Let us assume that a Cyclodyne-like tadpole trike, with some aerodynamic improvements would allow a reasonably fit rider to reach 40mph without sprinting. So the technology predicted in the Reader's Digest article exists, albeit at a 40mph level instead of a 60mph level.

(In fact, since the Cyclodyne already had front-wheel drive, one big improvement would be to allow the rear wheel to do the steering. The front wheels would present less frontal area. The main faring could just enclose the rider and the rear-steered wheel. The front wheels could be mounted outside the faring with individual wheel pants to streamline them. Joy-stick steering could be substituted for the under-seat steering to further reduce the faring width. While the drag coefficient for this layout might be greater that the original design, the cross-sectional area would be significantly reduced and the product of drag coefficient and cross-sectional area would make the vehicle more aerodynamic.This would be at the expense of some cargo capacity. In addition, having two front wheels that do not steer is much more stable when going over obstacles when compared to two steered wheels which can be deflected causing unwanted steering inputs.)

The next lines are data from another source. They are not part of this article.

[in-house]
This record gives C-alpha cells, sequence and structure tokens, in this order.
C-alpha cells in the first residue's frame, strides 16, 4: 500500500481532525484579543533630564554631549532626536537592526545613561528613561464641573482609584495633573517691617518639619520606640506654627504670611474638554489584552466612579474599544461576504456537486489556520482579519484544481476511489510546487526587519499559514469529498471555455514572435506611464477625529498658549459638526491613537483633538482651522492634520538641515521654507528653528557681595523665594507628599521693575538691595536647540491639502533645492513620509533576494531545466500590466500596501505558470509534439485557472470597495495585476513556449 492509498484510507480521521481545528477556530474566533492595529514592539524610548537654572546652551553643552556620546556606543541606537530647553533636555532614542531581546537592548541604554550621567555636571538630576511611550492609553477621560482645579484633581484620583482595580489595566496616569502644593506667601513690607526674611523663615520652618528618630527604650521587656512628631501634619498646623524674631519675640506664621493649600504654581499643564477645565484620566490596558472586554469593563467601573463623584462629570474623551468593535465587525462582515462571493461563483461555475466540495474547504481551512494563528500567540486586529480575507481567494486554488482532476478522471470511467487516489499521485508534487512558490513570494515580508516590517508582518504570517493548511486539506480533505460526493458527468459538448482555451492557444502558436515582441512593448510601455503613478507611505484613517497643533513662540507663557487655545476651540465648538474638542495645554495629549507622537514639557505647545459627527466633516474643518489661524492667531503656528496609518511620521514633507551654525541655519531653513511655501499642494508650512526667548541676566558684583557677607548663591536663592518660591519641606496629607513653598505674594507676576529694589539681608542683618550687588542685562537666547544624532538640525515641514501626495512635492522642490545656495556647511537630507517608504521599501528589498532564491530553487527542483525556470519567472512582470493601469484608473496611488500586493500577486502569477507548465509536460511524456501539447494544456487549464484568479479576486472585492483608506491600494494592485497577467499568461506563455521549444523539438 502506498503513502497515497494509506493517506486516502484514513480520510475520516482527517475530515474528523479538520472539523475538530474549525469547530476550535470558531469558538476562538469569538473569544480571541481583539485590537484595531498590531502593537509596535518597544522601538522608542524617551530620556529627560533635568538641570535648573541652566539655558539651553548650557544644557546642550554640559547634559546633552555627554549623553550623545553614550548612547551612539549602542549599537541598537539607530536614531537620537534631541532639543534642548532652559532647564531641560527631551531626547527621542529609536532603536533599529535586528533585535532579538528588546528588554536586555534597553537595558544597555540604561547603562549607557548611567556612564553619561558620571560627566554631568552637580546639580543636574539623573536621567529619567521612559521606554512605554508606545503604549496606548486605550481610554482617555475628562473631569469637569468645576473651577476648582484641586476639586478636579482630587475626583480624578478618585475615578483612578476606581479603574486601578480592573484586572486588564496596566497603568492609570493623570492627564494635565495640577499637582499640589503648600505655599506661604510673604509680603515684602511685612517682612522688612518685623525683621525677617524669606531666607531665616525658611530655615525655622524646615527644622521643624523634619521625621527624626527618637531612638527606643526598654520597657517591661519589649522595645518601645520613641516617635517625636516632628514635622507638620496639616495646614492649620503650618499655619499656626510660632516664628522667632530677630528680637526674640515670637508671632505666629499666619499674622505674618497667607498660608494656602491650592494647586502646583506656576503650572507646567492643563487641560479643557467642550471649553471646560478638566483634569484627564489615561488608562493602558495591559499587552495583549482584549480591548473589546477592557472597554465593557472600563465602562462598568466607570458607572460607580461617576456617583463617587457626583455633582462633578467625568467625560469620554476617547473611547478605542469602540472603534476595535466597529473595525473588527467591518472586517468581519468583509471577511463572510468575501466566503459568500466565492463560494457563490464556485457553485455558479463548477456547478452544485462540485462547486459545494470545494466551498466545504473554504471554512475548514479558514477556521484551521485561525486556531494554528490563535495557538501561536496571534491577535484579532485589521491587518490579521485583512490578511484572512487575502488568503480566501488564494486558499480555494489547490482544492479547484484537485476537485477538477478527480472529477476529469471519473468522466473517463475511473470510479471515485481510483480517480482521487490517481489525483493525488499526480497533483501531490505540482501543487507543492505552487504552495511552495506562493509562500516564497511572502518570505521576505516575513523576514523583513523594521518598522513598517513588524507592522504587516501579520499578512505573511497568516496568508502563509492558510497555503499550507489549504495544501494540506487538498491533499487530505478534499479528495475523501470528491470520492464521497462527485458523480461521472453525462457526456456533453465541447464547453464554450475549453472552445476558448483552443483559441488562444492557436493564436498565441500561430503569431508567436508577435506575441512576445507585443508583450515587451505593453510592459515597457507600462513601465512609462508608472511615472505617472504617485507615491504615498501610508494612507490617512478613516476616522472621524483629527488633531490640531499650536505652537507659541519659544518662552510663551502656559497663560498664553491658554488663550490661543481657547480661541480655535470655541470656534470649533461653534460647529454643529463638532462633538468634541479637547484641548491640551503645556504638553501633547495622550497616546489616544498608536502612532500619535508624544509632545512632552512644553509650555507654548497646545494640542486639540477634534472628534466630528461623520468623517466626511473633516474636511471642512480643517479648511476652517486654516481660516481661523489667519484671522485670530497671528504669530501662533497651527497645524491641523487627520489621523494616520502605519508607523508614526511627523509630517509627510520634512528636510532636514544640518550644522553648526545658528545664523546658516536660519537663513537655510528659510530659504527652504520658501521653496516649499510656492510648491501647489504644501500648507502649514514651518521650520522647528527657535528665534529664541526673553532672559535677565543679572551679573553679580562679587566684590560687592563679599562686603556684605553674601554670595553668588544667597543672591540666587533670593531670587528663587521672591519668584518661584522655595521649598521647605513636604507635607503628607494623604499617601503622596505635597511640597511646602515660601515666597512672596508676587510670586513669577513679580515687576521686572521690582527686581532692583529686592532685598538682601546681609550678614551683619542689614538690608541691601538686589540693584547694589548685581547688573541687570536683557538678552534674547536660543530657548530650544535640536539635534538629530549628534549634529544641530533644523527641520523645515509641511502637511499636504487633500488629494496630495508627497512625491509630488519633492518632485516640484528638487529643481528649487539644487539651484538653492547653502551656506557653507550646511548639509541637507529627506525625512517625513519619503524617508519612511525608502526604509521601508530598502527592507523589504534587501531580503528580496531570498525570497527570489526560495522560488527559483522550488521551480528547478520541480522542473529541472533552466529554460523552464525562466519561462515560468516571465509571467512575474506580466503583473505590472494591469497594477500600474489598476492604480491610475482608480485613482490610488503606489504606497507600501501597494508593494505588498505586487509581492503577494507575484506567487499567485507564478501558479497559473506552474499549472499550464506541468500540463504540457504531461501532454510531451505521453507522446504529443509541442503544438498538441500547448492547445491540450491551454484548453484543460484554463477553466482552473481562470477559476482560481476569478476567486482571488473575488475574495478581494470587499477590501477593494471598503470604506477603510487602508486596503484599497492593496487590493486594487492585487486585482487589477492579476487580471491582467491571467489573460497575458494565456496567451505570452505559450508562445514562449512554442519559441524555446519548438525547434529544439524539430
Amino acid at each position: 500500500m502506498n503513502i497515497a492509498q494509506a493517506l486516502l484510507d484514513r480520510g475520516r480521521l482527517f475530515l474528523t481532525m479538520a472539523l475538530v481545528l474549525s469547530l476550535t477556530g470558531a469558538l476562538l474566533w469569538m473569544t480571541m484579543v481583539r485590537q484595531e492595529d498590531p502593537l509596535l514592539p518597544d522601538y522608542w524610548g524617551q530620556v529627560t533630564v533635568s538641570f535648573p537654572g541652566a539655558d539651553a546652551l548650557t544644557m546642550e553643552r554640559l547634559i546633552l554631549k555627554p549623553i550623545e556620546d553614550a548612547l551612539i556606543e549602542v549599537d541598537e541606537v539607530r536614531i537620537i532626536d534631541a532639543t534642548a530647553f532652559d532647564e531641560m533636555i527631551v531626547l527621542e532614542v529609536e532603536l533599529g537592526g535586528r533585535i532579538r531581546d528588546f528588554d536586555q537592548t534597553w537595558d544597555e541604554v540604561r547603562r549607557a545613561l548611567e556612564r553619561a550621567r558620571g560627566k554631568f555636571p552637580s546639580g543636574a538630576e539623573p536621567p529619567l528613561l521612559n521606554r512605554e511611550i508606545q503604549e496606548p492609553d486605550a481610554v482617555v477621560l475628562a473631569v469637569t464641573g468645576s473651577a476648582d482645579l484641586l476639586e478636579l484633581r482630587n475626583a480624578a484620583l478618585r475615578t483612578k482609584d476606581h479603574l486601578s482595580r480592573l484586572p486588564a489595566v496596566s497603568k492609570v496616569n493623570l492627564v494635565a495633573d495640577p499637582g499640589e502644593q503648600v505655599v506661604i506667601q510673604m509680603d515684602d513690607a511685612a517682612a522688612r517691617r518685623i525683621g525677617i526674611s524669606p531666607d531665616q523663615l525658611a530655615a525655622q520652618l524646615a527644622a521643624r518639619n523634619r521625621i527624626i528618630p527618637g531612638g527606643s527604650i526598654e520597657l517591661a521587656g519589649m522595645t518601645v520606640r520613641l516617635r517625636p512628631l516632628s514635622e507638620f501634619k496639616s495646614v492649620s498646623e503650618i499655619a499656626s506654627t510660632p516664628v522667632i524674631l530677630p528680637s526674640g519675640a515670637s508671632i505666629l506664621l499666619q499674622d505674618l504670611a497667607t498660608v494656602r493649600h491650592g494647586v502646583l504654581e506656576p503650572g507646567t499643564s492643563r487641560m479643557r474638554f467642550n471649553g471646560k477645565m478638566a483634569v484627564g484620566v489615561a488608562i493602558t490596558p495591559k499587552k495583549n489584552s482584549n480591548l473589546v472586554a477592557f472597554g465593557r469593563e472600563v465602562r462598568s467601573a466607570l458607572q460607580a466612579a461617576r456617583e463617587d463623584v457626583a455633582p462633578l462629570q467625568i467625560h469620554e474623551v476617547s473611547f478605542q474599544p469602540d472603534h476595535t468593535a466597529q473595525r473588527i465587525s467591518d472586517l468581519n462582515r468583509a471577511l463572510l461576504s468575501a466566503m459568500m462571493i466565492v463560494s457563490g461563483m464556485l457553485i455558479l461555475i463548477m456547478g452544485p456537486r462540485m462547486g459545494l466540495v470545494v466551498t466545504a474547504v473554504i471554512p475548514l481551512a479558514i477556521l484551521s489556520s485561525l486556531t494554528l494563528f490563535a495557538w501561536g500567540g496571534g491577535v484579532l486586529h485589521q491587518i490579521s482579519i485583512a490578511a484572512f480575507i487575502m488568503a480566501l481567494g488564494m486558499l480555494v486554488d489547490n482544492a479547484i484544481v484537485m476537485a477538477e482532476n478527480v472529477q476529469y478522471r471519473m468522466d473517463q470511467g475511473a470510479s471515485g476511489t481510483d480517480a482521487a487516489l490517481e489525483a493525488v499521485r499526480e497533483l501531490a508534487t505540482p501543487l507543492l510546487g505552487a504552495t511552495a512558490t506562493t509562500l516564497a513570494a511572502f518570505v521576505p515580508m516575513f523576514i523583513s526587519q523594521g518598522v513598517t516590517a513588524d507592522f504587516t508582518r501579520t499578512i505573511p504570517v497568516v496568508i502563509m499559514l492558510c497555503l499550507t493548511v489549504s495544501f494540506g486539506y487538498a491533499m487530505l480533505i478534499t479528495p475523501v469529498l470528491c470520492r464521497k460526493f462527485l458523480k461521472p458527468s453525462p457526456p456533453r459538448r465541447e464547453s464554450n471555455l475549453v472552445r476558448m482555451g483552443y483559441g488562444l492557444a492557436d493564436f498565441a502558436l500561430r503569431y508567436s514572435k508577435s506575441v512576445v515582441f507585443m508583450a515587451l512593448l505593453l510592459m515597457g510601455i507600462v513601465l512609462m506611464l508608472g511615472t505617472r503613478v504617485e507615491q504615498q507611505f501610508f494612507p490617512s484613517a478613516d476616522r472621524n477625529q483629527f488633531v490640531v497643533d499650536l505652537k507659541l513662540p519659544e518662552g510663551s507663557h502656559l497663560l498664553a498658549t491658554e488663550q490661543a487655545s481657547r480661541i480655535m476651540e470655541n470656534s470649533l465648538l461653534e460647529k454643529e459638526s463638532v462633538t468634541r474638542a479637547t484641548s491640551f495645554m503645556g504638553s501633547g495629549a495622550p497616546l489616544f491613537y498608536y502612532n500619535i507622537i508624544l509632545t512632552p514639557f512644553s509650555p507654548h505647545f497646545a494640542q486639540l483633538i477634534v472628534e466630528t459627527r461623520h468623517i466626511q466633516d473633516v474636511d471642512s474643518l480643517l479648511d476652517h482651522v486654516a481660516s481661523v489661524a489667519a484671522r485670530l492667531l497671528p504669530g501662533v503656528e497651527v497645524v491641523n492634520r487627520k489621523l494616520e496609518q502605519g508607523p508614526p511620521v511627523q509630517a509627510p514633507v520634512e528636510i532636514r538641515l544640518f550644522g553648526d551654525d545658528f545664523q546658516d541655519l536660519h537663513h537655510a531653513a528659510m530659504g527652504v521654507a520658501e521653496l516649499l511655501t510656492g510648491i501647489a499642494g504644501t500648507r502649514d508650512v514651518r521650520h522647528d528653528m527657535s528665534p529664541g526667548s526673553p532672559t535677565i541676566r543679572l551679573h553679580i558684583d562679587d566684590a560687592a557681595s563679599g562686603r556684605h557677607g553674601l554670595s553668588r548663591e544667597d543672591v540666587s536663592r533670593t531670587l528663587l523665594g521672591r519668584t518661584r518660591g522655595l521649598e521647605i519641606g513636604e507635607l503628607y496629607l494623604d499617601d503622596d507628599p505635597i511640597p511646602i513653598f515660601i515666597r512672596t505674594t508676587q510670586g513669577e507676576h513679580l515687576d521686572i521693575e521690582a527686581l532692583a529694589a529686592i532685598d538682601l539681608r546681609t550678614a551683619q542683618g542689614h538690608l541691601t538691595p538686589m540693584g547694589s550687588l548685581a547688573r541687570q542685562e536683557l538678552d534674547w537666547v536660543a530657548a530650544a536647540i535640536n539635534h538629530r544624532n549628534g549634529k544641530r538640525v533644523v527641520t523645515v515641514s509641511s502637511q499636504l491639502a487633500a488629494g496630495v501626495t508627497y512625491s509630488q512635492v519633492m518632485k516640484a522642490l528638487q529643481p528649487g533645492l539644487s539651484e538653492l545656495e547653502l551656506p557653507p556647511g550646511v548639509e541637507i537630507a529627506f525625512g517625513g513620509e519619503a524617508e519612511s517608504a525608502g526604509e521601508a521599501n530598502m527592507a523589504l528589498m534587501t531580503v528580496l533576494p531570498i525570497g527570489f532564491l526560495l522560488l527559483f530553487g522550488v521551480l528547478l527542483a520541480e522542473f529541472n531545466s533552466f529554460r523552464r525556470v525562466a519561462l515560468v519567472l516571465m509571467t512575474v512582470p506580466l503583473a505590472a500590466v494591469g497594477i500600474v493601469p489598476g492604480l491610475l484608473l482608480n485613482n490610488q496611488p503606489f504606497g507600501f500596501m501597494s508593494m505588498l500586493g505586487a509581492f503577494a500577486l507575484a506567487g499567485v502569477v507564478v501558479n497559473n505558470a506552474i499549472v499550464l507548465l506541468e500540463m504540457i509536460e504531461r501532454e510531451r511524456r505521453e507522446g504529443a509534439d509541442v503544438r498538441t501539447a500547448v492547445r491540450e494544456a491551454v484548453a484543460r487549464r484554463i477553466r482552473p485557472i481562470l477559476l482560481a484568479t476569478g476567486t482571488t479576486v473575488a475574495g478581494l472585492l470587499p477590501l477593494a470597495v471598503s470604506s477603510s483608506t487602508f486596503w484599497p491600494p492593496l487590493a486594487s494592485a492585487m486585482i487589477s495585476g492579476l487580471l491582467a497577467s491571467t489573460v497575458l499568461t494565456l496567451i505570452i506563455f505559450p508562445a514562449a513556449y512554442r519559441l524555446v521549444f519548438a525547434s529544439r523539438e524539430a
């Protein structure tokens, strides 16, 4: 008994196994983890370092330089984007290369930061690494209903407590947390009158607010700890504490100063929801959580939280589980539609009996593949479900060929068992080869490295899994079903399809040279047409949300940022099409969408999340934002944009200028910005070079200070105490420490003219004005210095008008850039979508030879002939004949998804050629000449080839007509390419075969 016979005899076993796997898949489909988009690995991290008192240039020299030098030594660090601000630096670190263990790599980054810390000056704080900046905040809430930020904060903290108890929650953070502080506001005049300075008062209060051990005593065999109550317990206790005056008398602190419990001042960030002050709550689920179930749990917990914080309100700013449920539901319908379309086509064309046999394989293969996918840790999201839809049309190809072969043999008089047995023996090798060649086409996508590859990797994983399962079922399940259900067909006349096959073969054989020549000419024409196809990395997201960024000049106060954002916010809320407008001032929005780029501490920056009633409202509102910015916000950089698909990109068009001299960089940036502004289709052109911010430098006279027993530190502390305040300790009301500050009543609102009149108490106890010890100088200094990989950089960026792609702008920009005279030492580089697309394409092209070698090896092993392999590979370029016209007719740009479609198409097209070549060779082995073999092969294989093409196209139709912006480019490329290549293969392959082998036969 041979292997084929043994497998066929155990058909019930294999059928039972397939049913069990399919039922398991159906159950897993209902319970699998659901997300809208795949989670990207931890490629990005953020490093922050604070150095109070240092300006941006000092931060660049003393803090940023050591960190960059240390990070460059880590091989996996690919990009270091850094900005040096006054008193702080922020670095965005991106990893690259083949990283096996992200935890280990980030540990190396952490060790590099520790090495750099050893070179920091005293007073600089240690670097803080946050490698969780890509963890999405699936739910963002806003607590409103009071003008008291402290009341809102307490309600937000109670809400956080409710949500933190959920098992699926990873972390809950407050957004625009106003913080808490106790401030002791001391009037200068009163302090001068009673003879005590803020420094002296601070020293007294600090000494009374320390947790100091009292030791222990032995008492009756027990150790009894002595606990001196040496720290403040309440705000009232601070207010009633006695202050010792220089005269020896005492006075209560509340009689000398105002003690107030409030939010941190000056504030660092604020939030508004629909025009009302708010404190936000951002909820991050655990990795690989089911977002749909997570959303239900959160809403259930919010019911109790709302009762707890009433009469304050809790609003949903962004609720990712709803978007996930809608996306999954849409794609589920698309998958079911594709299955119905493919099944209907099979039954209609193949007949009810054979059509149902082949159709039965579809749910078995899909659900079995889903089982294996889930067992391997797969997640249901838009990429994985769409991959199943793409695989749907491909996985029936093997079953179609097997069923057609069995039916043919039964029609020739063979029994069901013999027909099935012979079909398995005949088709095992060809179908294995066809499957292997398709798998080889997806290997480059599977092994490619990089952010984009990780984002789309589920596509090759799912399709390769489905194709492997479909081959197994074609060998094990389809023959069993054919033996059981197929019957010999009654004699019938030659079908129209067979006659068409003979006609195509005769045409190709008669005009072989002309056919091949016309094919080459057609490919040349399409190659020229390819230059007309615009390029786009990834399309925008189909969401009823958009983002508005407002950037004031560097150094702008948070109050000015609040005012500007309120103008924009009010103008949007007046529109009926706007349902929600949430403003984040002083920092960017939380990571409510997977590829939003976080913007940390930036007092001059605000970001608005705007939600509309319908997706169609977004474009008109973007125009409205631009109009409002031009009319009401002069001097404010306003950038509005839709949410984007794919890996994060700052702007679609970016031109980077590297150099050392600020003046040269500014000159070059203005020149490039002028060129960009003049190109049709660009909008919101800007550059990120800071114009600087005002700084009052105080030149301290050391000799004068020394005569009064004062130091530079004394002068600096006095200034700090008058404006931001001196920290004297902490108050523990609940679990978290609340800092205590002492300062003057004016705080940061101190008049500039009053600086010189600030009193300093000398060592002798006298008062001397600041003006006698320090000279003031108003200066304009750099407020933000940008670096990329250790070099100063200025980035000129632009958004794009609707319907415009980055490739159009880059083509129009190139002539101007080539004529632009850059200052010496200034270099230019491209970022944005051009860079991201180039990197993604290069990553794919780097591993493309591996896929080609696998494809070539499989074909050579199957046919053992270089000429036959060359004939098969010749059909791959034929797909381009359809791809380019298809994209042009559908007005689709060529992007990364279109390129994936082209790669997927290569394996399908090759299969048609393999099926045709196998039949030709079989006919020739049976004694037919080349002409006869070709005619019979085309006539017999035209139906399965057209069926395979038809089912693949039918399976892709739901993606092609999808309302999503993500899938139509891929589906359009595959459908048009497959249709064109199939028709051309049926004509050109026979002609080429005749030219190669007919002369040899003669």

The continued development or an all-weather commuter vehicle that could be safely integrated with traffic has also been largely curtailed by pedal-electric technology.

But is the electrification of bicycles and tricycles a bad thing for the development of human-powered commuter vehicles?

Let's look at the electric bicycle regulations for Washington state to get more specific on answering that question. Keeping in mind that tricycles and velomobiles fall under these requirements. 

The above regulation lost part of a sentence, one that is as important as the categories. The second sentence should read "The electric bike must have two or three wheels and fully functioning pedals" .
The eliminates vehicles like the Pod Bike (strange name for a four-wheel vehicle) and the Quattro Velo if it includes electrification. Now this is a bad requirement if one is designing an all-weather commuter vehicle, since for a given track and weight distribution, a quad had 50% more rollover resistance than a trike. On the other hand, a four-wheel motorized vehicle falls into the category of a micro car with all of its extra regulations.

Another electric bike regulation says that the vehicle must have a bicycle seat and for trikes, one of the wheels must be at least 20" in diameter. Now requiring a bike seat would eliminate all recumbents. And I, like the Cyclodyne designer, prefer three 16" wheels because they allow a smaller vehicle volume.

Class 3 is a recent and welcome addition to what is considered an pedal-electric vehicle.